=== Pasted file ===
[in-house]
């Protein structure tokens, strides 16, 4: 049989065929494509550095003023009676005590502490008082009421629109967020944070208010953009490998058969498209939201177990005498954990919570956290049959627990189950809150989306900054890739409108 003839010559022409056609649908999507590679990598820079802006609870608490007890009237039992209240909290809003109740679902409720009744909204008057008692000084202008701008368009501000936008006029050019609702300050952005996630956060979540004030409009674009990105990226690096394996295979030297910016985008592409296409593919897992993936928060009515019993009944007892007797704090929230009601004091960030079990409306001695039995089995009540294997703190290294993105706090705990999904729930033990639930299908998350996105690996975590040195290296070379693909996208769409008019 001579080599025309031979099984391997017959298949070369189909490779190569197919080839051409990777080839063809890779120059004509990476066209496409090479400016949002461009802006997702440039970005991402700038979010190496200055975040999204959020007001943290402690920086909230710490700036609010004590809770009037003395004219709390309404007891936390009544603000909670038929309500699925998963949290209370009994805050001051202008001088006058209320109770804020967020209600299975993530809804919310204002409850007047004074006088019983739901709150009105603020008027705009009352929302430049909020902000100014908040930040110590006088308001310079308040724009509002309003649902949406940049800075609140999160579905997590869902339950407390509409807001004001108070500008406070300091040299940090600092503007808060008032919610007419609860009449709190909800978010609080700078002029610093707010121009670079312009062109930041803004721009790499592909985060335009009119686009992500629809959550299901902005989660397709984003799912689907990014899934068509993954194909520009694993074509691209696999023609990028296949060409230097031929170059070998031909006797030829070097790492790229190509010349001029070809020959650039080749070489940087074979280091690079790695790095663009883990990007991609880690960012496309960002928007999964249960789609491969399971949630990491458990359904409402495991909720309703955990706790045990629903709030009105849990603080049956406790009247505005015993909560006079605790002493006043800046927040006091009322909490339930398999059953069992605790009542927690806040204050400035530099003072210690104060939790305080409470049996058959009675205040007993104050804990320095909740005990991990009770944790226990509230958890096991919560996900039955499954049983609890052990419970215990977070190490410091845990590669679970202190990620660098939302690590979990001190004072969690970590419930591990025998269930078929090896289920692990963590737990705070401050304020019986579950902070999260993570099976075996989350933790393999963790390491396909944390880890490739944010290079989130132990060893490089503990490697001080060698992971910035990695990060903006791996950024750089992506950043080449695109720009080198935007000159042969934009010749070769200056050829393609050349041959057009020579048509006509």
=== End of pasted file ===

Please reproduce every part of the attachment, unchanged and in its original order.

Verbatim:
[in-house]
């Protein structure tokens, strides 16, 4: 049989065929494509550095003023009676005590502490008082009421629109967020944070208010953009490998058969498209939201177990005498954990919570956290049959627990189950809150989306900054890739409108 003839010559022409056609649908999507590679990598820079802006609870608490007890009237039992209240909290809003109740679902409720009744909204008057008692000084202008701008368009501000936008006029050019609702300050952005996630956060979540004030409009674009990105990226690096394996295979030297910016985008592409296409593919897992993936928060009515019993009944007892007797704090929230009601004091960030079990409306001695039995089995009540294997703190290294993105706090705990999904729930033990639930299908998350996105690996975590040195290296070379693909996208769409008019 001579080599025309031979099984391997017959298949070369189909490779190569197919080839051409990777080839063809890779120059004509990476066209496409090479400016949002461009802006997702440039970005991402700038979010190496200055975040999204959020007001943290402690920086909230710490700036609010004590809770009037003395004219709390309404007891936390009544603000909670038929309500699925998963949290209370009994805050001051202008001088006058209320109770804020967020209600299975993530809804919310204002409850007047004074006088019983739901709150009105603020008027705009009352929302430049909020902000100014908040930040110590006088308001310079308040724009509002309003649902949406940049800075609140999160579905997590869902339950407390509409807001004001108070500008406070300091040299940090600092503007808060008032919610007419609860009449709190909800978010609080700078002029610093707010121009670079312009062109930041803004721009790499592909985060335009009119686009992500629809959550299901902005989660397709984003799912689907990014899934068509993954194909520009694993074509691209696999023609990028296949060409230097031929170059070998031909006797030829070097790492790229190509010349001029070809020959650039080749070489940087074979280091690079790695790095663009883990990007991609880690960012496309960002928007999964249960789609491969399971949630990491458990359904409402495991909720309703955990706790045990629903709030009105849990603080049956406790009247505005015993909560006079605790002493006043800046927040006091009322909490339930398999059953069992605790009542927690806040204050400035530099003072210690104060939790305080409470049996058959009675205040007993104050804990320095909740005990991990009770944790226990509230958890096991919560996900039955499954049983609890052990419970215990977070190490410091845990590669679970202190990620660098939302690590979990001190004072969690970590419930591990025998269930078929090896289920692990963590737990705070401050304020019986579950902070999260993570099976075996989350933790393999963790390491396909944390880890490739944010290079989130132990060893490089503990490697001080060698992971910035990695990060903006791996950024750089992506950043080449695109720009080198935007000159042969934009010749070769200056050829393609050349041959057009020579048509006509």